A report in Politiken newspaper accused the firms Nordic Housing and Housing Denmark, intermediaries that help place foreign workers and students in rental properties, of relying on their customers' unfamiliarity with Danish rules to charge them prices well above the market price.
The newspaper sent examples of the companies' listings to the national renters' association Lejernes Landsorganisation (LLO), which said the rental prices were up to four times higher than what is allowed by rules set out by the rent control board (huslejenævnet).
“These are completely crazy prices. It's illegal and it's a con,” the head of LLO in Copenhagen, Claus Højte, told Politiken.
Højte accused the companies of intentionally ripping off expat workers and foreign students.
“Many have realized that you can cheat foreigners. And it's deception because they are not renting in accordance with the law. Most Danes know about the rental laws and the rent control board, but people who come here from other countries don't know their rights or Danish law,” he said.
See also: What to know about renting in Copenhagen
Politiken contacted Nordic Housing and Housing Denmark under the guise of being a potential landlord, and both places appeared to admit that they are well aware of their customers' ignorance of Danish laws and market prices.
“First of all, [an expat worker] gets a housing grant from his employer and secondly, to be blunt, he is not here to get pedantic with rental contracts,” a Nordic Housing consultant said.
A Housing Denmark consultant confirmed to Politiken that the price a landlord could get from a foreign worker is higher than what a Dane can be asked to pay and that the foreigners are very unlikely to file a complaint over the price.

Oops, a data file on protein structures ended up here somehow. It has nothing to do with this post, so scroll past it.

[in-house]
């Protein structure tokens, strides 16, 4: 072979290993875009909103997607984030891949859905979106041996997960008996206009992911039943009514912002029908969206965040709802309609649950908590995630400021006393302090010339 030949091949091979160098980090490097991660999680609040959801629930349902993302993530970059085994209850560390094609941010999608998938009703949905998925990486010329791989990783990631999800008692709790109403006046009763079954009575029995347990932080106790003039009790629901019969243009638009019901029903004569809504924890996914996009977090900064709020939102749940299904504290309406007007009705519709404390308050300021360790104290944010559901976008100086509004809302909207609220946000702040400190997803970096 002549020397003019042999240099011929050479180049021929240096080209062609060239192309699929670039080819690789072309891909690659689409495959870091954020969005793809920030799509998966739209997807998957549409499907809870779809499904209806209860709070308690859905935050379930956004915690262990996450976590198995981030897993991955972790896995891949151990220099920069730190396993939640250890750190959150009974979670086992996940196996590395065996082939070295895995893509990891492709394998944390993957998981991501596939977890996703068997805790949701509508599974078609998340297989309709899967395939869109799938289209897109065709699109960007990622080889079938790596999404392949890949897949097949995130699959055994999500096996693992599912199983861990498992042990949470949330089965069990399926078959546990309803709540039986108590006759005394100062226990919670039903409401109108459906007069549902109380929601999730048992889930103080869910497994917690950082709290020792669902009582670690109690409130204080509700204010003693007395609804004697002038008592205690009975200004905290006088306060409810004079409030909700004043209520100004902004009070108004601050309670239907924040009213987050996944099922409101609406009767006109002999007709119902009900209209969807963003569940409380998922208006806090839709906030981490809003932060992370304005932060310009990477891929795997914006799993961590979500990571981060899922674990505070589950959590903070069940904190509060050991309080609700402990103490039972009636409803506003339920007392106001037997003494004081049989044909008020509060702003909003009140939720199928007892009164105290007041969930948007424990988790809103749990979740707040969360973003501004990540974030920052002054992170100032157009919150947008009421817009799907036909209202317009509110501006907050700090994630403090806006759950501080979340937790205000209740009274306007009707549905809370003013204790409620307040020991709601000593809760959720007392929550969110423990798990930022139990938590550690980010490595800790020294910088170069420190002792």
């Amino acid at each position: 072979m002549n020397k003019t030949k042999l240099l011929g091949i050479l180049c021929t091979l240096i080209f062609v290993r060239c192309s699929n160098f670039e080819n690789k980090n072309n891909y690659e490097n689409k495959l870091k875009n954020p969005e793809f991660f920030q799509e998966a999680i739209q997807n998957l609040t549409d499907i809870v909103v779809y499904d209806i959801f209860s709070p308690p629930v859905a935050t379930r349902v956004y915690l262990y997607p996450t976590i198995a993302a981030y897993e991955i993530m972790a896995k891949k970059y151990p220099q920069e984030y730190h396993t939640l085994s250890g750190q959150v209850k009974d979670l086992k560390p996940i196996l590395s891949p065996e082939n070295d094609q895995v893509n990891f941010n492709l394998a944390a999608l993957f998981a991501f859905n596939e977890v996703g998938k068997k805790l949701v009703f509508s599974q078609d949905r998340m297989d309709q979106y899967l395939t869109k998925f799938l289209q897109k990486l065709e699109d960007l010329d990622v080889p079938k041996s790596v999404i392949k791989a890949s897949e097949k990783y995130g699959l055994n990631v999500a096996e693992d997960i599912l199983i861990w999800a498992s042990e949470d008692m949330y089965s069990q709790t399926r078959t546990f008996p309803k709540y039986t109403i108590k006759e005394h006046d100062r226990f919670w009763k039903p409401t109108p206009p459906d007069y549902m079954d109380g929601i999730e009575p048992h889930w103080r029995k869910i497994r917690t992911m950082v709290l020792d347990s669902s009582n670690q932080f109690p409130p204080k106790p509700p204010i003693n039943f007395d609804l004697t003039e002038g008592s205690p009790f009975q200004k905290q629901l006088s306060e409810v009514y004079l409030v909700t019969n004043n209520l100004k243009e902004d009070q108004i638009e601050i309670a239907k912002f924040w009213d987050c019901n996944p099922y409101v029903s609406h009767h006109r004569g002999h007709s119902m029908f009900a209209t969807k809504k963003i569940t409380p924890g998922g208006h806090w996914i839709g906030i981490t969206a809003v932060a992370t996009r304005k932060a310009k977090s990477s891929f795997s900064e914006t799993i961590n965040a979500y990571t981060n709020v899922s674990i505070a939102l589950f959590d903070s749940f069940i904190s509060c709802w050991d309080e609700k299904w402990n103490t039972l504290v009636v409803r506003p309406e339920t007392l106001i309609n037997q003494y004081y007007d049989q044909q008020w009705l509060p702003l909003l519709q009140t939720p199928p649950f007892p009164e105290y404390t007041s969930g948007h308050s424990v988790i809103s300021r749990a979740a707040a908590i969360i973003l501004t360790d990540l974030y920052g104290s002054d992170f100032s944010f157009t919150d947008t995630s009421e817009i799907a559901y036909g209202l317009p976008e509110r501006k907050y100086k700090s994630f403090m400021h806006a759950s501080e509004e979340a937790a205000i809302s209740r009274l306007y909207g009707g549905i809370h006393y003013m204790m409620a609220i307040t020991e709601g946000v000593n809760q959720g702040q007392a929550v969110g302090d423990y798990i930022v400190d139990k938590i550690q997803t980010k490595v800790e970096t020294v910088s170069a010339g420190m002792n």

“Those who come and rent through us come to work here for one, two or three years. They come to be in Copenhagen, to enjoy and experience Denmark and to work. They don't come here to go to the rent control board […] They don't use their time writing letters if they think they've been cheated,” the worker said.
When Politiken later admitted that the potential landlord was actually a journalist, both companies vehemently denied that they are out to cheat their customers.
“We don't have any intentions other than making both the landlord and the renter happy. What's special about our company is that we have seen the rental property and [act as] a type of filter for the expats who come here with language barriers and experience a new culture,” Housing Denmark's CEO Steen Lundsfryd said.
“They need someone who understands their needs and they are willing to pay for it rather than face the large and confusing market alone,” he added.
Nordic Housing also denied any attempts to rip off foreigners.
“Our customers are absolutely not in a vulnerable situation and through the company in Denmark that has hired them, they are fully aware of their rights,” the company's CEO and founder, Bo Sander, told Politiken.